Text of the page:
# IDENTIFYING FUNCTIONS

A function is a special type of relation that pairs each domain value with exactly one range value.

In the following examples, give the domain and range of each relation. Tell whether the relation is a function. Explain.

Example 1 : Solution :

Domain  =  {75, 68, 125}

Range  =  {2, 3}

(Even though 2 appears twice in the table, it is written only once when writing the range)

This relation is a function. Each domain value is paired with exactly one range value.

Example 2 : Domain  =  {7, 9, 12, 15}

Range  =  {-7, -1, 0}

Use the arrows to determine which domain values correspond to each range value.

This relation is not a function. Each domain value does not have exactly one range value. The domain value 7 is paired with the range values -1 and 0.

Example 3 : Solution :

Draw lines to see the domain and range values. The domain is all x-values from -4 through 4, inclusive.

Domain : -4 ≤ x ≤ 4

The range is all y-values from -4 through 4, inclusive.

Range : -4 ≤ y ≤ 4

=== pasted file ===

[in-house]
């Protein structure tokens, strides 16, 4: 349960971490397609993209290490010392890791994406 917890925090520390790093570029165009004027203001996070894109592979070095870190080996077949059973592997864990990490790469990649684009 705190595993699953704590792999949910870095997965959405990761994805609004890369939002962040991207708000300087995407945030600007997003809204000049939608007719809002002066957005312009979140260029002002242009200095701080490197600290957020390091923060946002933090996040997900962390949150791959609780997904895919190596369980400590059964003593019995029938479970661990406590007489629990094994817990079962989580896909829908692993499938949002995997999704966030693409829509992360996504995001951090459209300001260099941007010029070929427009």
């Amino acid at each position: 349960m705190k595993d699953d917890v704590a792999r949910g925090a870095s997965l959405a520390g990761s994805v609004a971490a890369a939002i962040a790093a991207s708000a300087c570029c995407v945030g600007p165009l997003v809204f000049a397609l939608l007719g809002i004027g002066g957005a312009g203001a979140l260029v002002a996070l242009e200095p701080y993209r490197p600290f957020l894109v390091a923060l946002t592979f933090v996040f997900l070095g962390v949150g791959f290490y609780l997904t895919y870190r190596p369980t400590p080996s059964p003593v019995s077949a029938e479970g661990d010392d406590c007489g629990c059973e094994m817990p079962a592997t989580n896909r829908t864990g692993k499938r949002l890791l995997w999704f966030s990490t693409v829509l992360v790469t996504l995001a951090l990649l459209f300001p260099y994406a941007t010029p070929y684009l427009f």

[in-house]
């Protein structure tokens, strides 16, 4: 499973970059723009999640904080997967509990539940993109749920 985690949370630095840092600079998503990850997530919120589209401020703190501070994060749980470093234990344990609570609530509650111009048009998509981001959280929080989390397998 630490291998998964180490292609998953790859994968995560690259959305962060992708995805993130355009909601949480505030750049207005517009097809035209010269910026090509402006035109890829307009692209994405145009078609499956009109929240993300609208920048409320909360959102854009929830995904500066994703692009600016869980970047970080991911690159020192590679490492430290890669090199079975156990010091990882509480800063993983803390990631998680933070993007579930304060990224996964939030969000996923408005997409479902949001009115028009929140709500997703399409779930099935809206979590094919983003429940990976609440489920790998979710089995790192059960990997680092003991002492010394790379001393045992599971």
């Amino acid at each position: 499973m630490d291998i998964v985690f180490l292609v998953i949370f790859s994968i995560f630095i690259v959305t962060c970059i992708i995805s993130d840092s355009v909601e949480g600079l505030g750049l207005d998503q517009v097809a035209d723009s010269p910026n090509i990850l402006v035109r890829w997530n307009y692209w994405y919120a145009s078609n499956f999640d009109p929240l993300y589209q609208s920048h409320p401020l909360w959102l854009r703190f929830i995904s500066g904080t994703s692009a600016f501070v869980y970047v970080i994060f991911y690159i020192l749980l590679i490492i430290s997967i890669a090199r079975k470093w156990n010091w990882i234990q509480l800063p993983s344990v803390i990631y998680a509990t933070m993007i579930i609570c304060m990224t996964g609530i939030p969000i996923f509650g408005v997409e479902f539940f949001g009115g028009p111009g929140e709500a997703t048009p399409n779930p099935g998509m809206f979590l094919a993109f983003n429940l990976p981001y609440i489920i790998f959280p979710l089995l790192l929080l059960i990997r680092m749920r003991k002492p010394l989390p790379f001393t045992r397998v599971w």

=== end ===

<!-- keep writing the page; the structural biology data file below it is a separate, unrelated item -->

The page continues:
To compare domain and range values, make a table using points from the graph. This relation is not a function because there are several domain values that have more than one range value. For example, the domain value 0 is paired with both 4 and -4.

Example 4 :

{(8, 2), (-4, 1), (-6, 2), (1, 9)}

Solution :

Domain  =  {8, -4, 6, 1}

Range  =  {2, 1, 9}

This relation is a function. Each domain value is paired with exactly one range value.

Example 5 : Solution :

Domain  =  {4, 3, 2}

Range  =  {-5, -4, -3}

This relation is not a function. Each domain value does not have exactly one range value. The domain value 2 is paired with the range values -5 and -4.

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